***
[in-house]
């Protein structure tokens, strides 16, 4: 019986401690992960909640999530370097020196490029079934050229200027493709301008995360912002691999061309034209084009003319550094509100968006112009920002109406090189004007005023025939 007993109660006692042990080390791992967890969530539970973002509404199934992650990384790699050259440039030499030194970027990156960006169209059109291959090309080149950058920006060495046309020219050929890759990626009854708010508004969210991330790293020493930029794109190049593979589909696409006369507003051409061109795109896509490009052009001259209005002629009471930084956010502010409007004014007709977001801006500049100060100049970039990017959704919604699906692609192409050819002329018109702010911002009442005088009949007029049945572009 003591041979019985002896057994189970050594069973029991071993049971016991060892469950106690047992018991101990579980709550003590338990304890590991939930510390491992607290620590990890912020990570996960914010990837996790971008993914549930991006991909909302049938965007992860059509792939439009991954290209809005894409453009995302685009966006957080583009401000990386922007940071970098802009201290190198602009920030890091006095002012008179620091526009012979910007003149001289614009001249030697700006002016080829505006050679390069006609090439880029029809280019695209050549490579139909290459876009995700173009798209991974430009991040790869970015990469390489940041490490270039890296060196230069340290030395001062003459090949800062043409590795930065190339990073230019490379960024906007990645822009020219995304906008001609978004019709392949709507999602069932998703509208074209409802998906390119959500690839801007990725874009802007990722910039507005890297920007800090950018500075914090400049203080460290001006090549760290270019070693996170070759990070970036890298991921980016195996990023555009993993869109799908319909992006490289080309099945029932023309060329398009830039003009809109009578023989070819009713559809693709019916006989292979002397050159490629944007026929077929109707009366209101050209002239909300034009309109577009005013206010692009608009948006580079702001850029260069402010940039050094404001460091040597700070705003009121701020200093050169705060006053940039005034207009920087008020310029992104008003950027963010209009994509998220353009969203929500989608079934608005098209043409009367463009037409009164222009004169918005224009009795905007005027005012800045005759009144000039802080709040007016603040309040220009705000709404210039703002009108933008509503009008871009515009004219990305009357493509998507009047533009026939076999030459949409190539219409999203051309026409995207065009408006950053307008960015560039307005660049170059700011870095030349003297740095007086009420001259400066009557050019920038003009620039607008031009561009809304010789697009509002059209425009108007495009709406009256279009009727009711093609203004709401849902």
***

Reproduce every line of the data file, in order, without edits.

[in-house]
């Protein structure tokens, strides 16, 4: 019986401690992960909640999530370097020196490029079934050229200027493709301008995360912002691999061309034209084009003319550094509100968006112009920002109406090189004007005023025939 007993109660006692042990080390791992967890969530539970973002509404199934992650990384790699050259440039030499030194970027990156960006169209059109291959090309080149950058920006060495046309020219050929890759990626009854708010508004969210991330790293020493930029794109190049593979589909696409006369507003051409061109795109896509490009052009001259209005002629009471930084956010502010409007004014007709977001801006500049100060100049970039990017959704919604699906692609192409050819002329018109702010911002009442005088009949007029049945572009 003591041979019985002896057994189970050594069973029991071993049971016991060892469950106690047992018991101990579980709550003590338990304890590991939930510390491992607290620590990890912020990570996960914010990837996790971008993914549930991006991909909302049938965007992860059509792939439009991954290209809005894409453009995302685009966006957080583009401000990386922007940071970098802009201290190198602009920030890091006095002012008179620091526009012979910007003149001289614009001249030697700006002016080829505006050679390069006609090439880029029809280019695209050549490579139909290459876009995700173009798209991974430009991040790869970015990469390489940041490490270039890296060196230069340290030395001062003459090949800062043409590795930065190339990073230019490379960024906007990645822009020219995304906008001609978004019709392949709507999602069932998703509208074209409802998906390119959500690839801007990725874009802007990722910039507005890297920007800090950018500075914090400049203080460290001006090549760290270019070693996170070759990070970036890298991921980016195996990023555009993993869109799908319909992006490289080309099945029932023309060329398009830039003009809109009578023989070819009713559809693709019916006989292979002397050159490629944007026929077929109707009366209101050209002239909300034009309109577009005013206010692009608009948006580079702001850029260069402010940039050094404001460091040597700070705003009121701020200093050169705060006053940039005034207009920087008020310029992104008003950027963010209009994509998220353009969203929500989608079934608005098209043409009367463009037409009164222009004169918005224009009795905007005027005012800045005759009144000039802080709040007016603040309040220009705000709404210039703002009108933008509503009008871009515009004219990305009357493509998507009047533009026939076999030459949409190539219409999203051309026409995207065009408006950053307008960015560039307005660049170059700011870095030349003297740095007086009420001259400066009557050019920038003009620039607008031009561009809304010789697009509002059209425009108007495009709406009256279009009727009711093609203004709401849902």